Date of Award

Spring 2011

Document Type

Thesis - Open Access

Degree Name

Master of Aerospace Engineering


Graduate Studies

Committee Chair

Dr. Eric v. K. Hill

Committee Member

Dr. William C. Barott

Committee Member

Christopher D. Hess


The purpose of this project was to investigate how accurately an artificial neural network could predict the ultimate compressive loads of impact damaged 24-ply graphite-epoxy coupons from ultrasonic C-scan images. The 24-ply graphite-epoxy coupons were manufactured with bidirectional preimpregnated tape and cut into 21 coupons, 4 inches by 6 inches each. The coupons were impacted at known impact energies of 10, 12, 14, 16, 18, and 20 Joules in order to create barely visible impact damage (BVID). The coupons were then scanned with an ultrasonic C-scan system to create an image of the damaged area. Each coupon was then compressed to failure to determine its ultimate compressive load.

Numeric values for each pixel were determined from the C-scan image. Since the image was represented as a red-green-blue (RGB) map, each pixel had three numbers associated with it, one for each of the three colors. To make the image readable to the artificial neural network the columns of the resulting matrix were then summed, and these numbers were used as inputs for a backpropagation neural network (BPNN) to generate accurate predictions of the ultimate compressive loads. The BPNN was trained and optimized on 15 of the 21 sample data sets and tested on the remaining 6 sample data sets. The optimized BPNN was able to produce ultimate compression after impact (CAI) load predictions for the BVID composite coupons with a worst case error of -8.98%. This was within the ±10% goal for this research and comfortably within the B-basis allowables commonly applied to composite structures.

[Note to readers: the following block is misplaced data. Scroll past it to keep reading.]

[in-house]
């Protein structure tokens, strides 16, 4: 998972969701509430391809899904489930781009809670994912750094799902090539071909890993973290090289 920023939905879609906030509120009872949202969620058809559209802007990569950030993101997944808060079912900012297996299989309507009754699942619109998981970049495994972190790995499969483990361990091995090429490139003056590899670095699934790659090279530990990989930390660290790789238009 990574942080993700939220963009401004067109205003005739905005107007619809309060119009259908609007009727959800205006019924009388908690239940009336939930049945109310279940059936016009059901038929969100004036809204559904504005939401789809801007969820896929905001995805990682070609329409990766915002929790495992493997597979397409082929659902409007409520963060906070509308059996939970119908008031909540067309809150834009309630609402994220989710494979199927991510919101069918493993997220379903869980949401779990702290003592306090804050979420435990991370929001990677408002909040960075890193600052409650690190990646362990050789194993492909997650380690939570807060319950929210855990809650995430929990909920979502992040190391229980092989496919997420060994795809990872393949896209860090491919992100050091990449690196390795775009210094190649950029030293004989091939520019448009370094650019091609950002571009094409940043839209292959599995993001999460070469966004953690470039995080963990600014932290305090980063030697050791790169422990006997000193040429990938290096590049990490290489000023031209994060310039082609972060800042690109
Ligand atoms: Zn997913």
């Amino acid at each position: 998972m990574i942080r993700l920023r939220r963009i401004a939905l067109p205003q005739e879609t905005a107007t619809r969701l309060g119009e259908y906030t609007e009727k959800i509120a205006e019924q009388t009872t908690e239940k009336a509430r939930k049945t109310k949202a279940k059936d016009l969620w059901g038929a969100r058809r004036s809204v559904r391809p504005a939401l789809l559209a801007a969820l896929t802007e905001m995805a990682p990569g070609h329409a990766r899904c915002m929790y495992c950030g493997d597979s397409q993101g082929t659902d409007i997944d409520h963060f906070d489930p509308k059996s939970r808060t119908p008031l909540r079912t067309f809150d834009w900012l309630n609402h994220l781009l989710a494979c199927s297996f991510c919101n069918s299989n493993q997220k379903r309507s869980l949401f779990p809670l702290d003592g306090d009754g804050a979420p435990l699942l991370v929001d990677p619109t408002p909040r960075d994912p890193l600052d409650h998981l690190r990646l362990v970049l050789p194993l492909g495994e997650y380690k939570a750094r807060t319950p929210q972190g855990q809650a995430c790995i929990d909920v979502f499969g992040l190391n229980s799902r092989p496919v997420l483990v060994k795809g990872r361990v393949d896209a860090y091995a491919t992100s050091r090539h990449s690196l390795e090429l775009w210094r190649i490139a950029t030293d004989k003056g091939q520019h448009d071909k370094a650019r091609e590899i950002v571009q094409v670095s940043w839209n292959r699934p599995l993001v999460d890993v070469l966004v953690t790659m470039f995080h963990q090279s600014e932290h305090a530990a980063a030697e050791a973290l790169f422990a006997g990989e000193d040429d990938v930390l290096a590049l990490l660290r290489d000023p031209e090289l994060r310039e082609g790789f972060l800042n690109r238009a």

The ultrasonic C-scan images were then preprocessed using Fast Fourier Transforms (FFTs) in an effort to remove any image noise present. The results of the BPNN that was trained and tested on the green color data only were then compared to the results yielded by the BPNN trained and tested on the images that were processed through the FFT. It was found that the FFT processed images had a worst case BPNN prediction error of 8.65%, which was only slightly lower than the -8.98% error that was generated by the unprocessed green layer only C-scan image data. This improvement suggested that the added work involved in FFT preprocessing of the worst case error was not as productive as had been hoped, leading to a few suggestions for future noise removal research. This also reinforced the notion that BPNNs, being an iterative optimization scheme, can provide accurate predictions in the presence of at least small amounts of noise. Thus, image filtering methods coupled with the iterative optimization technique that comprises a BPNN have demonstrated the ability to generate accurate CAI load predictions in composite coupons that have experienced BVID.